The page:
OBJECTIVE—To determine 1) whether participants in the Spanish Diabetes Self-Management Program (SDSMP), when compared at 6 months to randomized control subjects, would demonstrate improvements in health status, health behaviors, and self-efficacy; and 2) whether SDSMP participants receiving monthly automated telephone reinforcement would maintain improvements at 18 months better than those not receiving reinforcement.
RESEARCH DESIGN AND METHODS—A total of 567 Spanish-speaking adults with type 2 diabetes were randomized to a usual-care control group or 6-week community-based, peer-led SDSMP. SDSMP participants were re-randomized to receive 15 months of automated telephone messages or no reinforcement. A1C was measured at baseline and 6 and 18 months. All other data were collected by self-administered questionnaires.
RESULTS—At 6 months SDSMP participants compared with control subjects demonstrated improvements in A1C (−0.4%), health distress, symptoms of hypo- and hyperglycemia, and self-efficacy (P < 0.05). At 18 months all improvements persisted (P < 0.05). SDSMP participants also demonstrated improvements in self-rated health and communication with physicians, had fewer emergency room visits (−0.18 visits in 6 months, P < 0.05), and trended toward fewer visits to physicians. At 18 months the only difference between reinforced and nonreinforced participants was increased glucose monitoring for the reinforcement group.
CONCLUSIONS—The SDSMP demonstrated effectiveness in lowering A1C and improving health status. Reinforcement did not add to its effectiveness. Given the high needs of the Spanish-speaking population, the SDSMP deserves consideration for implementation.
Type 2 diabetes affects 9.5% of the Latino population over 20 years of age, and its prevalence is increasing (1). While the need for self-management support is well documented, there are few long-term studies indicating its effectiveness. We report on a randomized, controlled trial of the community-based, peer-led Spanish Diabetes Self-Management Program (SDSMP). As potential reinforcement, half of SDSMP participants were re-randomized to receive monthly automated telephone messages.
We hypothesized that 1) participants receiving the SDSMP, compared with randomized control subjects at 6 months, would demonstrate improvements in health-status, self-management behaviors, and self-efficacy; and 2) the benefits of the SDSMP would be better maintained after 18 months by participants receiving monthly automated telephone reinforcement than by those with no reinforcement.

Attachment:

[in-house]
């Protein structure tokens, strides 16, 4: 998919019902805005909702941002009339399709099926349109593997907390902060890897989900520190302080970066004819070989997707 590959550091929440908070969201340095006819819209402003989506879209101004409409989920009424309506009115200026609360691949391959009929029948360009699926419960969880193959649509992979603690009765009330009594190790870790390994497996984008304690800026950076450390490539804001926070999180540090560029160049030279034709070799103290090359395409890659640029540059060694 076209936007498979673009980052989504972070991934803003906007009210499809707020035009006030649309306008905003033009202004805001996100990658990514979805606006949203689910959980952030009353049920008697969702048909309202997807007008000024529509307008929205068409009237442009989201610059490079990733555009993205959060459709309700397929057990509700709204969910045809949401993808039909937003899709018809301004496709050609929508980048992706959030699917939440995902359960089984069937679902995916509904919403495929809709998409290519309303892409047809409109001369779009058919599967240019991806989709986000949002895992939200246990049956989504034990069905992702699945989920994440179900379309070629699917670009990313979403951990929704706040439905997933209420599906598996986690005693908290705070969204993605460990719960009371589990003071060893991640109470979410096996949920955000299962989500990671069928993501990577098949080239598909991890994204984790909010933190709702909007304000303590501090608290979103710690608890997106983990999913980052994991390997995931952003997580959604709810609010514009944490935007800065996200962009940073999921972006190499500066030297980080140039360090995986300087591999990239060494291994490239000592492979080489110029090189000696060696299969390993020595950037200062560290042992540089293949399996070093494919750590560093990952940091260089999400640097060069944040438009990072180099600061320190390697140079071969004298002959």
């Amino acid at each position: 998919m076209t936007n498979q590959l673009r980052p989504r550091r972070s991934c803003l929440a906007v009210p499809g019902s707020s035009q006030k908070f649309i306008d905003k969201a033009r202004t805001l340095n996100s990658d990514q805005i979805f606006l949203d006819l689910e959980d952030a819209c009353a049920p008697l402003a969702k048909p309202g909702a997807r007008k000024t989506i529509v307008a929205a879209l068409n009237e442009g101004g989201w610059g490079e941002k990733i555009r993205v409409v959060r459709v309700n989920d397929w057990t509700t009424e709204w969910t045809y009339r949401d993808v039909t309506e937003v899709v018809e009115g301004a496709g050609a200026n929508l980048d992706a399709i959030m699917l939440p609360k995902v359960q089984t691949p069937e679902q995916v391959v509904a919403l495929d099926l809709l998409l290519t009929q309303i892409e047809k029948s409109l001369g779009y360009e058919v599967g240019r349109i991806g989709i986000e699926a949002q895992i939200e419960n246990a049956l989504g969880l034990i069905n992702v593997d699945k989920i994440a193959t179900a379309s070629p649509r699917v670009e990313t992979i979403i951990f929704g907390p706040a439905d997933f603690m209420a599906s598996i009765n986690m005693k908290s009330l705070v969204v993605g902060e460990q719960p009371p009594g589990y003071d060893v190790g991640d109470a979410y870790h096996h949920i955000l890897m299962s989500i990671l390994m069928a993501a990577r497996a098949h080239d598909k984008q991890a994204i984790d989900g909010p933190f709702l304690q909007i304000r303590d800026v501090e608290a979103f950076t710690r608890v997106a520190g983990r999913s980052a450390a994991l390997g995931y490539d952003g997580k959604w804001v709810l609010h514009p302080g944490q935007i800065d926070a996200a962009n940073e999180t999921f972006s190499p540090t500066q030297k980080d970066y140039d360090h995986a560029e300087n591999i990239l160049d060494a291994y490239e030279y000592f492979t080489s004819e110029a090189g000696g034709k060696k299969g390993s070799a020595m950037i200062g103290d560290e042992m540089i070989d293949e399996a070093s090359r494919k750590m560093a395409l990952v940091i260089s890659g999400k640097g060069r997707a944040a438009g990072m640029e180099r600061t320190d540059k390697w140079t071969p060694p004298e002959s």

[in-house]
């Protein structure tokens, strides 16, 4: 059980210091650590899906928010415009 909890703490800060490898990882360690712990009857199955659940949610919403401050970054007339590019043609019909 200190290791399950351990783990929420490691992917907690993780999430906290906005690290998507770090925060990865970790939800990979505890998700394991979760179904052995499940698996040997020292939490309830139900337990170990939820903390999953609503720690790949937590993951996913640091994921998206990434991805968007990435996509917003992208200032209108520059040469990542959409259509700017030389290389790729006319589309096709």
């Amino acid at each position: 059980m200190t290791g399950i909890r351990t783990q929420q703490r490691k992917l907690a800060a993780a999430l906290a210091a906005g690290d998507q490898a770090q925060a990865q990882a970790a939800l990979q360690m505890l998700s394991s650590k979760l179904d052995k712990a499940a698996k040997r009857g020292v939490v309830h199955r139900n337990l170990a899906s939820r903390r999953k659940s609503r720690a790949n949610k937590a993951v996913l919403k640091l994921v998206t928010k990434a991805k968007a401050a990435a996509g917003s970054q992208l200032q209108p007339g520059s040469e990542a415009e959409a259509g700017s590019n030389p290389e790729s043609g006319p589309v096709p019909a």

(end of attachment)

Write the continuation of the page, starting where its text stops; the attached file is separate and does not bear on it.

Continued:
In reviewing the self-management literature for Spanish speakers, four articles reported on the feasibility of a single community-based education and support program (7–10). Findings appear promising with significant 12-month improvements in A1C. This intervention may not be generalizable because it depends on Spanish-speaking health professionals, who are often not available to those patients (11). Two other studies took place in Argentina and Cuba (12,13), and neither reported positive outcomes for health status or health care utilization. Gerber et al. (14) used waiting room kiosks to offer diabetes education to a diverse population. At 1 year, no difference was found in A1C. Rosal et al. (15) reported on a randomized diabetes self-management trial using a cognitive behavioral framework, and at 6 months participants demonstrated a greater decrease in A1C than control subjects. Piette et al. (16,17) found that low-income patients, including Spanish speakers, who received automated telephone calls with nurse follow-up, when compared with control subjects not receiving calls, reported less depression, greater self-efficacy, and fewer days in bed because of illness. The reinforcement intervention in the present study was based on this finding.
RESEARCH DESIGN AND METHODS—
This article reports on two studies 1) a randomized 6-month trial of the SDSMP, with an 18-month longitudinal follow-up, and 2) an 18-month randomized comparison of automated telephone reinforcement of the SDSMP versus the nonreinforced SDSMP.
The SDSMP was developed based on needs assessments conducted with four groups of Latinos with diabetes and three groups of diabetes educators. It was then reviewed by diabetes nurse educators, nutritionists, and a diabetologist and modified to be “translatable” for real-world practice. The program protocol and all program material were originally written in Spanish. In a pilot study using a pretest/post-test design, participants demonstrated improvements (P < 0.05) in health behaviors (exercise, diet, practice of relaxation techniques, examining feet, and communication with provider) and health status (self-reported health, fatigue, physical discomfort, health distress, and role/activity limitations) (18).
The SDSMP is a 6-week program offered 2.5 h weekly by two peer leaders. Programs were held in community settings in six San Francisco Bay Area counties. Class sizes ranged from 10 to 15 including participants' family and friends. Spanish-speaking peer leaders (n = 43) came from the same communities as the participants. Most had type 2 diabetes and were not health professionals. They received 4 days of training in the use of a detailed protocol (19). The study was approved by the Stanford School of Medicine Institutional Review Board.
Automated telephone reinforcement
Each monthly automated call had three parts: 1) participants were greeted and asked to rate how certain they were that they could manage their diabetes in the next month; 2) they were given their choice of listening or not listening to 2 90-s vignettes about various aspects of diabetes, and each of 15 vignettes was offered twice over 15 months—participants might hear about how Alexandra solved problems eating with her family or how Jose talked to his doctor about impotence; and 3) participants were invited to leave a message. If necessary, a staff member responded to these messages.
Participants and data collection